The PLACEmaking blog

5 things we need do in 2022 to help reshape the world of work

Author

Alison White

Date

January 4, 2022

Our predictions for 2022 focus on asking five questions of our policy makers, investors, institutions, organisations and leadership bodies.

In preparation for drafting our predictions for 2022, we looked back at those we published ahead of the dawn of the new year in 2020.

As we are all well aware, within three months of publication the world was hit by the COVID-19 pandemic – a seismic shock that we are still all in the grip of. Our predictions then were as ever future-focused but also reflected the cultural attitude to change in many sectors – a reluctance to accept demands for flexibility in ways of working, almost an air of denial that conventional management approaches to presenteeism needed rethinking and a somewhat passive attitude to investment in workforce upskilling. It often felt like the right and left arms of organisations were out of sync – one hand busily invested in advanced technologies whilst the other hand locked staff inside outdated office buildings.

Our predictions for 2022 focus on asking five questions of our policy makers, investors, institutions, organisations and leadership bodies, asking them begin to implement the changes needed to embrace the simple fact that ‘going to work’ was changing pre-COVID but is now accelerated by the consequences of two years of enforced lockdowns. Our collective expectations of the future will not fit snugly back in to recycled solutions from the past.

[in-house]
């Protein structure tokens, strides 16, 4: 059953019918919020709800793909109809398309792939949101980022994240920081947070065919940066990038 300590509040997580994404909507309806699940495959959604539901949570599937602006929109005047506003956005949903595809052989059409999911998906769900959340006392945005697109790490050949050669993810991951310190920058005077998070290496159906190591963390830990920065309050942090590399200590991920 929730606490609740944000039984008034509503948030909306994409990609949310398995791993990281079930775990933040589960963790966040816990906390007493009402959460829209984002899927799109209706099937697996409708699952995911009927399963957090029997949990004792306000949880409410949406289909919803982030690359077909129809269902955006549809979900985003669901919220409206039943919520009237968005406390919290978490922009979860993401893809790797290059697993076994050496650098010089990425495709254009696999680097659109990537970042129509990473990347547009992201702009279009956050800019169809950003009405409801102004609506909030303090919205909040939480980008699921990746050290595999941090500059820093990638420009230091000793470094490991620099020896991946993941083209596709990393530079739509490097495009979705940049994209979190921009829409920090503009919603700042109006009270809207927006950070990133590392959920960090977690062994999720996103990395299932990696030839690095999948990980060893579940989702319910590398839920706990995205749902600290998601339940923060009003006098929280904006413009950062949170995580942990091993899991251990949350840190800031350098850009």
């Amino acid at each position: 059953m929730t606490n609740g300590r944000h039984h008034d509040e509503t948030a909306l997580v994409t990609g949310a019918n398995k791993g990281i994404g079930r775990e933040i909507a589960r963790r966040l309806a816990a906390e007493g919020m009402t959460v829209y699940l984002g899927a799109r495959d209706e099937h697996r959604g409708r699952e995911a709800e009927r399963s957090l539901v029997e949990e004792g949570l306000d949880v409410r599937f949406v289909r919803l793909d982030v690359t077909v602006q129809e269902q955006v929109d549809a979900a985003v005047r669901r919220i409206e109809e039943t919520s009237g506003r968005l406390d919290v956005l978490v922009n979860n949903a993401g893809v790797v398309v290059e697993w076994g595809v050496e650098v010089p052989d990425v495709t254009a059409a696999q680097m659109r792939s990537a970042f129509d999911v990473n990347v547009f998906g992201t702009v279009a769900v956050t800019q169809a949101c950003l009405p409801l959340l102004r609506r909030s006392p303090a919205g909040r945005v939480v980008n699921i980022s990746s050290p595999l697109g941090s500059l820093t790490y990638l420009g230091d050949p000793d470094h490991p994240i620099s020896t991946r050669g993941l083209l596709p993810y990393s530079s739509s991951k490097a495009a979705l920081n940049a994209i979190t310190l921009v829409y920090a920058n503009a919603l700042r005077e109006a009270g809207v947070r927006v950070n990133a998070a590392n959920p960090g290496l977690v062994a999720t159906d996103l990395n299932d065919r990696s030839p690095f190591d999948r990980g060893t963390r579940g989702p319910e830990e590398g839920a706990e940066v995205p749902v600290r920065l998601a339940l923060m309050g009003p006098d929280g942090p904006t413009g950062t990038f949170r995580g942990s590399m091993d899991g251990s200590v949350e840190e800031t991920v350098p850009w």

This will require a step change by everyone including the digital and construction industries plus the multiple supply chains that have been reliant on the city centre office market. That dependency is now fractured and so we need to clearly articulate how the decentralisation of ‘going to work’ by volumes of commuters has shifted away from city centre districts and what replaces it.

We need to engage all sectors impacted by this change to collectively generate new opportunities. In cities this will mean smaller, more intensive micro HQ clusters, sharing associated event-hosting venues linked to an evolved landscape of flexible accommodation, leisure, continuous education, cultural learning, tourism, retail and entertainment venues. This will generate new opportunities for the essential infrastructure that enable cities to operate successfully.

01

We’ll stop building large office blocks

We’ll make better use of the buildings we already have. Our assumptions of what an ‘office’ is has changed so significantly that our pre-COVID assessment of buildings we would have regarded as not fit for purpose, torn down and rebuilt now needs a complete rethink. We’ll need to adapt much of our empty, larger scale office blocks to better meet our changing needs and businesses will own or lease less and share more. We’ll move towards a model of out-of-town distributed networks of shared office hubs, digitally connected to micro city-based HQs. We’ll start to reimagine how our cities respond to a new set of expectations so that they are attractive and better able to deliver the experiences we actually want in place of assuming we’ll all go back, either voluntarily or enforced to how it was pre-COVID.